WASHINGTON — The Senate today easily approved a $15 billion Democratic plan to try to spur job creation, as lawmakers hastened to demonstrate that they were taking steps to improve the nation’s employment picture.
The vote was 70 to 28. Thirteen Republicans joined 55 Democrats and two independents voting in favor.
The measure would give employers a temporary exemption from payroll taxes for newly hired workers who had been unemployed for 60 days or more. It also seeks to spur spending on public works projects and to encourage business investment by accelerating tax write-offs.
Though modest in scope, the bill was hailed by Democrats as evidence that after months of impasse, Republicans and Democrats can find some consensus on pressing domestic issues.
“For the first time in a long time, we have a bill that is supported by both Democrats and Republicans,” said Senator Charles E. Schumer of New York, the No. 3 Democrat in the Senate and a co-author of the main provision on payroll taxes.
The measure now goes to the House, where Democratic leaders have indicated they will try to move it rapidly to the president’s desk.
Before approving the measure, Democrats had to beat back a procedural objection: Some Republicans argued that the measure violated budget rules because, by shifting as much as $20 billion into highway projects, it added to the federal deficit. But Democrats said the money was due to be repaid later and would not expand the deficit.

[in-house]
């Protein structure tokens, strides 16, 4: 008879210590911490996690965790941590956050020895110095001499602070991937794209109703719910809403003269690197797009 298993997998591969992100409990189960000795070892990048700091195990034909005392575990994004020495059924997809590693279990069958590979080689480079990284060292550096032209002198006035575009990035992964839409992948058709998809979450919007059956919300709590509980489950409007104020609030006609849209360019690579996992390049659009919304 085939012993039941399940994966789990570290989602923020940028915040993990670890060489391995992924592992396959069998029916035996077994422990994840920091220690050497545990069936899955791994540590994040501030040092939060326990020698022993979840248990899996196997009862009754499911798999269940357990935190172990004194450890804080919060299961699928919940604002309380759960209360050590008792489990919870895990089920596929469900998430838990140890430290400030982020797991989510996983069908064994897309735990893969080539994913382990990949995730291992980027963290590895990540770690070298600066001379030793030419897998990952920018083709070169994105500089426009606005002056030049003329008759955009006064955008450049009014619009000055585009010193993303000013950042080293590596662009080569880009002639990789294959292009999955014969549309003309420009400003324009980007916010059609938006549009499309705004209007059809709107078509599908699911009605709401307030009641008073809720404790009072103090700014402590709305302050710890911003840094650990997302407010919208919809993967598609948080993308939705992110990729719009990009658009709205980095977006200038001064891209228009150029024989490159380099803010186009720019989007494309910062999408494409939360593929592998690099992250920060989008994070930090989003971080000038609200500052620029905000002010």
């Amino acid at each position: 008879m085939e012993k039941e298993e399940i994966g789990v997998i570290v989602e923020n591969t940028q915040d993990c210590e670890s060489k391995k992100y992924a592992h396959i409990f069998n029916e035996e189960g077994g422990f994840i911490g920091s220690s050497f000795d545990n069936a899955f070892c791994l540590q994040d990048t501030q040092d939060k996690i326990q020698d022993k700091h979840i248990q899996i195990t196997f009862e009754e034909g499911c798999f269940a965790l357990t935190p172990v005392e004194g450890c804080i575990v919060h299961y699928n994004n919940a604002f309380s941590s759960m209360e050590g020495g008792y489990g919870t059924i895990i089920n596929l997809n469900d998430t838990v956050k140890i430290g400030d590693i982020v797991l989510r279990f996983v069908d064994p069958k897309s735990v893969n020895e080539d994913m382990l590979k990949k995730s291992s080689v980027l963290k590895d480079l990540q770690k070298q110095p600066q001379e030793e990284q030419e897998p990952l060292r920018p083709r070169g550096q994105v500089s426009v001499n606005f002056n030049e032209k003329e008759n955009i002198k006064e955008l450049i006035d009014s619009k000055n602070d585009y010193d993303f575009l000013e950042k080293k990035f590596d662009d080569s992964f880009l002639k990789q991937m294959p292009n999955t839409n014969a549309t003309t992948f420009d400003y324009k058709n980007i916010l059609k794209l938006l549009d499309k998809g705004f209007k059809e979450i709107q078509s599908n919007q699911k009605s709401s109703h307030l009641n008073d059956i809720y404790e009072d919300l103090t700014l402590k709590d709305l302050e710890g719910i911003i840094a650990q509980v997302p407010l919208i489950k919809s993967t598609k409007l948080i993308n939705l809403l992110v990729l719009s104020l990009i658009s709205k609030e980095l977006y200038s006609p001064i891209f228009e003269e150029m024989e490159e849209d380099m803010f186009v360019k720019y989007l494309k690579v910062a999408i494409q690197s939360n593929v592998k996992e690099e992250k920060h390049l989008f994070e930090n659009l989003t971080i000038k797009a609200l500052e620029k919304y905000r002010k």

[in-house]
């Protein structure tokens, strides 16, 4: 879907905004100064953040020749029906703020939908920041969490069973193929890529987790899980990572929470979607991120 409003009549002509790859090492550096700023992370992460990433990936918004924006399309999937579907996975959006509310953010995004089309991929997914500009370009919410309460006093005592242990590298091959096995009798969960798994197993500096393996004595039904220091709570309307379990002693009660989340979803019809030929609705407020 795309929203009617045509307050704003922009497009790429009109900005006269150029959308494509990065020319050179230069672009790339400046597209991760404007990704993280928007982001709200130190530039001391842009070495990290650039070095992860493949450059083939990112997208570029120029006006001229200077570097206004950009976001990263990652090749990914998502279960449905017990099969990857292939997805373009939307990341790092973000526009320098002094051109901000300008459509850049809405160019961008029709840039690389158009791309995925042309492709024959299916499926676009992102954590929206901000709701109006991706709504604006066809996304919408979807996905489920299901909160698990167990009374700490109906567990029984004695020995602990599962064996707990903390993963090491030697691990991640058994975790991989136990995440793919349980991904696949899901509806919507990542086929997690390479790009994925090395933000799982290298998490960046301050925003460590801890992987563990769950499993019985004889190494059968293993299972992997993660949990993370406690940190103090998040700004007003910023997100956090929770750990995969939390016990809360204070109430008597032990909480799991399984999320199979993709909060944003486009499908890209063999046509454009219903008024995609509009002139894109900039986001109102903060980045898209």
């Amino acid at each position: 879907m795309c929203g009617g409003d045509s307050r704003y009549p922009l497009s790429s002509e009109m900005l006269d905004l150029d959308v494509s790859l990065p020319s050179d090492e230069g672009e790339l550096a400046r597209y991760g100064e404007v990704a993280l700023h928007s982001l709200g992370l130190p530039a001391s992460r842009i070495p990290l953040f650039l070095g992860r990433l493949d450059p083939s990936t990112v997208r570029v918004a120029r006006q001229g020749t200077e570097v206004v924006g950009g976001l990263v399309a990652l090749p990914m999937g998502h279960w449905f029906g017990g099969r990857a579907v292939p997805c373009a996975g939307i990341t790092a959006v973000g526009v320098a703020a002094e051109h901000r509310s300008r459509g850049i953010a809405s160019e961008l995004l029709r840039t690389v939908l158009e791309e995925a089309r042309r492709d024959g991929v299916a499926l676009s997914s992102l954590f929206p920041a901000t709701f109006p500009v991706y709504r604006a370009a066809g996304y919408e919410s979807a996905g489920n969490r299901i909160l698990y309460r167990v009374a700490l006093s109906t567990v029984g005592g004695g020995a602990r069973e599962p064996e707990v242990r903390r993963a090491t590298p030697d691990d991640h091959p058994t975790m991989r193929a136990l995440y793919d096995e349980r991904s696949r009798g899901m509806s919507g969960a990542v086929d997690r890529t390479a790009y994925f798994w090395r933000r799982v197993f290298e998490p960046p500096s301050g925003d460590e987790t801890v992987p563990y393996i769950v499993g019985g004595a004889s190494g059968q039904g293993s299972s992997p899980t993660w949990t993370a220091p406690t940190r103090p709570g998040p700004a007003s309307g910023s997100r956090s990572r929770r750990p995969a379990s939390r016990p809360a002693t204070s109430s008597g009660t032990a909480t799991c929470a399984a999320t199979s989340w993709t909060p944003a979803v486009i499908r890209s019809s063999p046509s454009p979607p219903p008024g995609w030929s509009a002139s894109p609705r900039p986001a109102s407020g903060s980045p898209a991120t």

Though the objection was overridden, it left Republicans accusing Democrats of breaking budget enforcement rules just weeks after they were put in place.
Senator Scott Brown, the newly elected Republican from Massachusetts, played a key role in advancing the legislation. He joined with Democrats on one of his first major votes.
“This jobs bill is far from perfect, and ideally would include deeper and broader tax cuts,” Mr. Brown said in a statement. He said if the measure is changed substantially in the House and returns “to the Senate full of pork, waste, fraud and abuse, I reserve the right to vote against it.”
The push behind the relatively modest package of tax breaks for employers who hire the unemployed and aid for public works projects is a sign that, even as Democrats continue to press for a broad health care overhaul, they are also working to notch more incremental accomplishments as they try to build a record for the November elections.
“We have a jobs agenda, not a jobs bill,” Senator Harry Reid of Nevada, the majority leader, said. “We’re going to have more votes, and create more jobs.”